Page 27 - Print 21 Magazine March-April 2019
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offering are providing them with unparalleled insight. For instance we can now use AI to direct the location of text and graphics on catalogue pages for maximum impact. We can also tell our customers the exact uptake of the products featured in the catalogues within a few days.”
Enhanced targeting
He highlighted the company’s new capability in data and analytics business, through its exclusive partnership with Quantium He said, “For the first time this will allow us to deliver enhanced targeting and measurability to
our print channels and campaigns, enabling our customers to see analytics and ROI metrics that are more akin to digital advertising. Quantium uses data analytics for transactional data and loyalty programmes, it is making a big difference in the catalogue space.”
Slaven is no bean counter, although he did come from the finance side of the company, he is out on the front foot getting close
to customers, talking to them
about opportunities and solutions. He says, “I spent much of year in discussions with the CEOs and marketing directors of the big retailers. Engagement and then measurement was at the forefront of their minds. They want to get close
to their customers, to prompt them into action, and that is what Ovato is providing to them.
“We are looking to partnerships, Quantium is a great case, as we know we don’t have everything, but there is no need to reinvent
the wheel when other companies are doing the development we need. We can leverage each other’s strengths and present a compelling proposition to the market.”
Supplying and manipulating data, using AI, sure sounds a long way from putting ink on paper and then folding it, the traditional role of a printer. Slaven says, “Yes, the business is evolving. Our customers want more, and we want to provide more. And we have to seek and exploit new revenue streams, offer added value solutions to our customers.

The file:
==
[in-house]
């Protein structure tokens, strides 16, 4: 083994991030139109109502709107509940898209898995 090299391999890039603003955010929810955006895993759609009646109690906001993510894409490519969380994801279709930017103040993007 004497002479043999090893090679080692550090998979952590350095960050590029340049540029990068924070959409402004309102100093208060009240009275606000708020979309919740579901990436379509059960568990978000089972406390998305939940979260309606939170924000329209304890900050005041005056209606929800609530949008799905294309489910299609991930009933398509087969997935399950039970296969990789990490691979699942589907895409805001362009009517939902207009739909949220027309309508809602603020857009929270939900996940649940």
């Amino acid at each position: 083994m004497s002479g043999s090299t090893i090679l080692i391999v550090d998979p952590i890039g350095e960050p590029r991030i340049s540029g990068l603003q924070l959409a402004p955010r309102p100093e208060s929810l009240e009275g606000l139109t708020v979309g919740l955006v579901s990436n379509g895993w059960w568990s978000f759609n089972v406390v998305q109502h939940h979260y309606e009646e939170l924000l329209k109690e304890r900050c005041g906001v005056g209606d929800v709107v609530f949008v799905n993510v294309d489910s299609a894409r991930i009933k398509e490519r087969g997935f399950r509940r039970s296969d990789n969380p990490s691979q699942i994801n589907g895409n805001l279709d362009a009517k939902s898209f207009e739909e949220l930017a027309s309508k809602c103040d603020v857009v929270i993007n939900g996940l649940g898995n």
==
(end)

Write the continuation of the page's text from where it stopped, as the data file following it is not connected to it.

“Print is core, and we have
the expertise to exploit the
new opportunities that data is providing. Ovato is determined to use the best of existing and new technologies, we celebrate the past, and welcome the future.”
Slaven came into the hot seat
15 months ago when Peter George had to step away ahead of time, due to family circumstances. He came from the IPMG side of the business, having joined Michael Hannan’s empire in 2000, having previously worked in the finance and timber industries. “It was publishing that attracted me”, he says.
Value for clients: Kevin Slaven, CEO, Ovato
in market
For the print manufacturing side rationalisation has been the order
of the day since the PMP IPMG merger, and it is still continuing. A new manroland 80pp heatset web offset is due to arrive later this year, and when commissioned we can expect to see five or six older presses taken out. Slaven says, “There has
to be equilibrium in the market,
a connection between supply and demand, otherwise business becomes unsustainable. Our customers also deserve the latest technology, which can produce the highest quality in the fastest time.”
Slaven doesn’t see overseas printers as competition for the markets Ovato is in, due to the
time sensitive nature of the work.
He sees the realignment of parts of the business – such as Griffin Press putting in what is described as the world’s most advanced book printing line with a digital inline solution – as meeting the demands of the market. “Printed books” he says, “are not going anywhere. They fell by 20 per cent when kindle came, but have since plateaued, and in fact are growing in certain sectors, like children’s books, which augurs well for the future.”
PMP’s share price grew steadily for the five years that George was at the helm, then fell off a cliff on the day he left, which coincided with a release about missed targets. Since then it has been more or less steady, and followers of the market will have noticed that Slaven himself invested some $50,000 of his own money in the shares just before Christmas. He says, “It was a gesture of my confidence in the the business and its leadership team. We have a great blend of ex PMP and IPMG executives here, and we have brought in a couple of people who are experts in their field.
“As far as the share price is concerned, I do not lay awake at night thinking about it, my job is to deliver the strategy for the company and the value for the clients, if I do that then the share price will look after itself. As CEO I outline the vision, set the course, create the strategy, and explain that to staff and customers.”
The new Ovato business, with print and distribution at its core, has that vision alright, turning audiences into customers. It now needs to deliver, under Slaven’s leadership it seems to be well positioned to do just that. 21
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